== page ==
What is cohousing?
From: Rebbry (Rebbryaol.com)
Date: Sat, 6 Sep 1997 15:12:51 -0500
Oops, the first message got off prematurely:

If we look at the origins of cohousing in Denmark, they were social:  dual
income families trying to figure out how in the hell they were going to care
for their children and get dinner on the table at the same time.  Because
McCamant and Durrett were architects and not sociologists or economists or
whatever, their books emphasized the architecture of cohousing, flavoring our
view of it for the last decade.  So I agree with Scott Cowley that the social
aspect is the dominating characteristic, because cohousing is essentially an
attempt to reestablish the extended family or village to accomodate the
diverse, changing and stressful lives of today's families, seniors and single
adults. To me, cohousing is a social model for healthy, safe neighborhoods.
 The architecture of cohousing is the means of achieving this end but that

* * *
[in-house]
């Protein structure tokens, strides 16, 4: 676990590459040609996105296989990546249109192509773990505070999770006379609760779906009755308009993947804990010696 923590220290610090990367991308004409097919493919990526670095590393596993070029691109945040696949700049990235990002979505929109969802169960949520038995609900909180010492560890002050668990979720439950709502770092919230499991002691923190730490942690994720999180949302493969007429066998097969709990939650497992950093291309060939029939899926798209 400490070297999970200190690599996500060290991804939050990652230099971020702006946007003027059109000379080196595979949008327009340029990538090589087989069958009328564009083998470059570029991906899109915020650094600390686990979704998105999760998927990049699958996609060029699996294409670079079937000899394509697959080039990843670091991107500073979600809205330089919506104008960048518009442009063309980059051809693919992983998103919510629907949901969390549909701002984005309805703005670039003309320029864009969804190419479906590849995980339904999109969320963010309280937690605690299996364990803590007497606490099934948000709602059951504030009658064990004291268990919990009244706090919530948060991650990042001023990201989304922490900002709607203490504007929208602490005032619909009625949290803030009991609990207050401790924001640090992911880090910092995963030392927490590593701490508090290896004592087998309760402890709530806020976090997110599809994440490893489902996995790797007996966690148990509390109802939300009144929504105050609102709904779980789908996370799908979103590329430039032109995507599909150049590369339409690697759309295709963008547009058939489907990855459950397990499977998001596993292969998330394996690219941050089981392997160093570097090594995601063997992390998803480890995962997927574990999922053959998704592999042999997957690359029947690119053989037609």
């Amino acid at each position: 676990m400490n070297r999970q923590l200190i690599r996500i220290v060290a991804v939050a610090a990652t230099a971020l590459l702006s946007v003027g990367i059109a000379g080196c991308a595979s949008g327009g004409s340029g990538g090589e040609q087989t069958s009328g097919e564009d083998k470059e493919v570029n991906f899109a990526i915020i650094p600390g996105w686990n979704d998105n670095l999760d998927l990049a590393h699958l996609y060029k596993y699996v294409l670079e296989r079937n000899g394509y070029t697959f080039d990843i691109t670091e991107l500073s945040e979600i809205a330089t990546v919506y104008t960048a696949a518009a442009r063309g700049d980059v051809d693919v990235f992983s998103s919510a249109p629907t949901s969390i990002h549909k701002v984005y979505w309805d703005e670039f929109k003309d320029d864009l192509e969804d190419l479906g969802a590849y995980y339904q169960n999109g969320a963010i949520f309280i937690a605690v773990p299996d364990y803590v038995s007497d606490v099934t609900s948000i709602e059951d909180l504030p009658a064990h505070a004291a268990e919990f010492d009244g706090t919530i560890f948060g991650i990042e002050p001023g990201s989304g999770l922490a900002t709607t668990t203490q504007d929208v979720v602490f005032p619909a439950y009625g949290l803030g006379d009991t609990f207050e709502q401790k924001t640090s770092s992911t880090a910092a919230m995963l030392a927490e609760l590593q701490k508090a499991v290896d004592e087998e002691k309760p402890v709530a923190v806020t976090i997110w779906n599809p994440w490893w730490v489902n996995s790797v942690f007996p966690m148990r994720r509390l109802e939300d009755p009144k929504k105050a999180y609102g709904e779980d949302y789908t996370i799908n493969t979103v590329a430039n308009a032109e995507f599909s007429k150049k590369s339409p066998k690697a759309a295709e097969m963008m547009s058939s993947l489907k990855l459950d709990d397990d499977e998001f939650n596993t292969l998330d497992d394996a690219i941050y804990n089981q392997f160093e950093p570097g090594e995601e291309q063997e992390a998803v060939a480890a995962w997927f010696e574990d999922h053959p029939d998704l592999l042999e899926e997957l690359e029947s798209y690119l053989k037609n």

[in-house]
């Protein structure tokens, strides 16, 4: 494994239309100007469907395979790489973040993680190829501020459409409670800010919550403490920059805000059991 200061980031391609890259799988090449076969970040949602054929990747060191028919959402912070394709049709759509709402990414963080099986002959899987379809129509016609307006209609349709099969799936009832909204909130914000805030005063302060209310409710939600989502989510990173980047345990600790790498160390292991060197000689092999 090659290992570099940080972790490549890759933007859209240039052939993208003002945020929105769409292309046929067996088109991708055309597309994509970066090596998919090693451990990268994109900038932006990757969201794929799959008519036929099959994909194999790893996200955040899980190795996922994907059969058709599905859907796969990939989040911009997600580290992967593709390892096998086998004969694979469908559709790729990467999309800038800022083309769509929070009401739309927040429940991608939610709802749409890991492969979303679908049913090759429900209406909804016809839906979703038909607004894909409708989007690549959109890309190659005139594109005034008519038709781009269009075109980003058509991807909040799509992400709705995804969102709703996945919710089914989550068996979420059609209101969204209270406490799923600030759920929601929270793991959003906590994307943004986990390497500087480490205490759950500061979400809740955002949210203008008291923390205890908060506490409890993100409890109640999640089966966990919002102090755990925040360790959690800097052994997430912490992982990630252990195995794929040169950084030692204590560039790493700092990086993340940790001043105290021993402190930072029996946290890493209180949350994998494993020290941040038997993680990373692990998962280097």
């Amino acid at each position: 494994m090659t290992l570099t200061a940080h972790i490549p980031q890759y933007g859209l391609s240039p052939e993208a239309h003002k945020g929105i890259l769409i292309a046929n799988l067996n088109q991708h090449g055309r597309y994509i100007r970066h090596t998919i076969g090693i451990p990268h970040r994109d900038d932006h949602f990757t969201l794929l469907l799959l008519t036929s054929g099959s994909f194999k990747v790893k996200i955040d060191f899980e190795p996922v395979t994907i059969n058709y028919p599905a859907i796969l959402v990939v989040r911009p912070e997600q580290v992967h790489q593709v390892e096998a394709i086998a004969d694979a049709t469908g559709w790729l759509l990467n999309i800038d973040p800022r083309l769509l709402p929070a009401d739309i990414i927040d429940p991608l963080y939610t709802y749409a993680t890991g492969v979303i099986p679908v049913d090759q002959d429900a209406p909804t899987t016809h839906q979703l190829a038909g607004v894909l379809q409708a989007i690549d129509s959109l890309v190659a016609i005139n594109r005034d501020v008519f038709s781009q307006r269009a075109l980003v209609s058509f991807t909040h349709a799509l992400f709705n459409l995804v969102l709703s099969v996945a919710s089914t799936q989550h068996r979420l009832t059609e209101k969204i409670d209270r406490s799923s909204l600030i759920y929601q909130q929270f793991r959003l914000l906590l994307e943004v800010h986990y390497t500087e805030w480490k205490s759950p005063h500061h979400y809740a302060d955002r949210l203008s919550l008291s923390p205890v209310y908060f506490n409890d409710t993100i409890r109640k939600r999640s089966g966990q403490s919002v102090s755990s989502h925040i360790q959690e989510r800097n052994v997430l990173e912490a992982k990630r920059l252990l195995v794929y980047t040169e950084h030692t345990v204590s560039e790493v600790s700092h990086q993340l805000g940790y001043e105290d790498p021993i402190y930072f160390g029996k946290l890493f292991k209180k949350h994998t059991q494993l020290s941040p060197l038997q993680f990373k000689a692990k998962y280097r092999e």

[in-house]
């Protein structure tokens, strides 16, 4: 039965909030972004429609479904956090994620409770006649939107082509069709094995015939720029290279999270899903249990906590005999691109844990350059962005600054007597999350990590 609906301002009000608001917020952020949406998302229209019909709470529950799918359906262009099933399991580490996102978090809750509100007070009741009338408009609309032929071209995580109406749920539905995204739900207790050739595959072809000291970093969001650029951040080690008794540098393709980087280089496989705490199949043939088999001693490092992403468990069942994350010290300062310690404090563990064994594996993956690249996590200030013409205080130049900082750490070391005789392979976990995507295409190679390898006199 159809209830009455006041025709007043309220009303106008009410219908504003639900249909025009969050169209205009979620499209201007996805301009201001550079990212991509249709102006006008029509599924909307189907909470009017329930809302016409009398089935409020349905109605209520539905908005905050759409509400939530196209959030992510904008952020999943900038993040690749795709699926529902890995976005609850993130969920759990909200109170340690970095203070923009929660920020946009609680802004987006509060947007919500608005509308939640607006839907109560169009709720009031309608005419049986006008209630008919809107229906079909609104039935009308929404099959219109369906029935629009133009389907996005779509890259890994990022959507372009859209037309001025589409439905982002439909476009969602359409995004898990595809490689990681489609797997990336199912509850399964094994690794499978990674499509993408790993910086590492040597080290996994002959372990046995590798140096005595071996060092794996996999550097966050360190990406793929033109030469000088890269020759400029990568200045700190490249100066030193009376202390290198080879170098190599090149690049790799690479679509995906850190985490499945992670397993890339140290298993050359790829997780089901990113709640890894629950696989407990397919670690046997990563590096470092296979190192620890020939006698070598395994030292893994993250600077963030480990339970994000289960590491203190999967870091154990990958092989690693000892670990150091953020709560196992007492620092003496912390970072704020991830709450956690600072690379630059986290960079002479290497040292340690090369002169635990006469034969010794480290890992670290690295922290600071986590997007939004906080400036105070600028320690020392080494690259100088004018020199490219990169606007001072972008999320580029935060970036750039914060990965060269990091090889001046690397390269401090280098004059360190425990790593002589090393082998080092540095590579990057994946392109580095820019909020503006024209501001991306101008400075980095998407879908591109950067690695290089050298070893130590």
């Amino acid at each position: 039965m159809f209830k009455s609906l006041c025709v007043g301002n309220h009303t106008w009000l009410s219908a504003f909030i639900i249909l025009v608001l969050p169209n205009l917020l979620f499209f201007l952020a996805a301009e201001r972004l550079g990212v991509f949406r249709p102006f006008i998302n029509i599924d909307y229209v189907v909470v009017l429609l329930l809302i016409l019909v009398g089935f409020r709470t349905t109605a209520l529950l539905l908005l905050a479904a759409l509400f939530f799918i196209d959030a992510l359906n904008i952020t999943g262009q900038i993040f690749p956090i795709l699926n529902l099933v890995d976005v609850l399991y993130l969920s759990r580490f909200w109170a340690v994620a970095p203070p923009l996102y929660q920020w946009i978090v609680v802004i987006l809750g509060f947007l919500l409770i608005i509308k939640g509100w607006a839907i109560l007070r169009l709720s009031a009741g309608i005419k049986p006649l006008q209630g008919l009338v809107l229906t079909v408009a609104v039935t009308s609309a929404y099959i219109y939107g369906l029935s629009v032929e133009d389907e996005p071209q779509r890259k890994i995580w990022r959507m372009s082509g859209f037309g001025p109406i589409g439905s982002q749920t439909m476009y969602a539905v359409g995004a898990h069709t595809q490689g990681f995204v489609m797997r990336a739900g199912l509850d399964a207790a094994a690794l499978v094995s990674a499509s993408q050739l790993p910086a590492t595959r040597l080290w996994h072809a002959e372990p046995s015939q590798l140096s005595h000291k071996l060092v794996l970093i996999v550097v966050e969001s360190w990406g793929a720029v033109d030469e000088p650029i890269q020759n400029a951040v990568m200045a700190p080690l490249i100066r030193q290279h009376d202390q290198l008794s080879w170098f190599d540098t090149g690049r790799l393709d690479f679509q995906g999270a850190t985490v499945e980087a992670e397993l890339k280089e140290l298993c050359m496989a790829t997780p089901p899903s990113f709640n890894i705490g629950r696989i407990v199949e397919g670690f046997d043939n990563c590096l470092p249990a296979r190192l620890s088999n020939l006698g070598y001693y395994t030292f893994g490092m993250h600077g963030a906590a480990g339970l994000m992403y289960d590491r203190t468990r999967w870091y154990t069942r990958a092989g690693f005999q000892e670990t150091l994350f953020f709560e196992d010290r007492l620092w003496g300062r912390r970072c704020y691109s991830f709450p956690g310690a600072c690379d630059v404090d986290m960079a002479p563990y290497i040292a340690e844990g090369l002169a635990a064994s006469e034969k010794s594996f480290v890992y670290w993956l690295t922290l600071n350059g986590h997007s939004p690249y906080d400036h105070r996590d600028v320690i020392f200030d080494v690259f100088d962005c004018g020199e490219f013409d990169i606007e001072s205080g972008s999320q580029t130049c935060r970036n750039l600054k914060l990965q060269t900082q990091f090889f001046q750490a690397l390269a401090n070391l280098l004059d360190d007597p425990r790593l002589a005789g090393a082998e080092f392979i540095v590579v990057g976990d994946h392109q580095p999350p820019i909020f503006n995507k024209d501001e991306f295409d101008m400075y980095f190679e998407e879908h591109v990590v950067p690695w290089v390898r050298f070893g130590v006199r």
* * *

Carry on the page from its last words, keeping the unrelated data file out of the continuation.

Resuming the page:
makes it no less a defining characteristic. Thus (building on both Scott and
Allen's descriptors), I would define cohousing as a social model for healthy,
safe neighborhoods physically described by clustered housing around a
pedestrian court yard or walk way and a common house and other facilities,
providing collective services.   Additionally, cohousing usually has these
additional themes:
*  participatory decision making (althought the developer model threatens
this)
*  an ecological design component, and
*  resident management.

Rebecca Bryant, Ozark CoHousing

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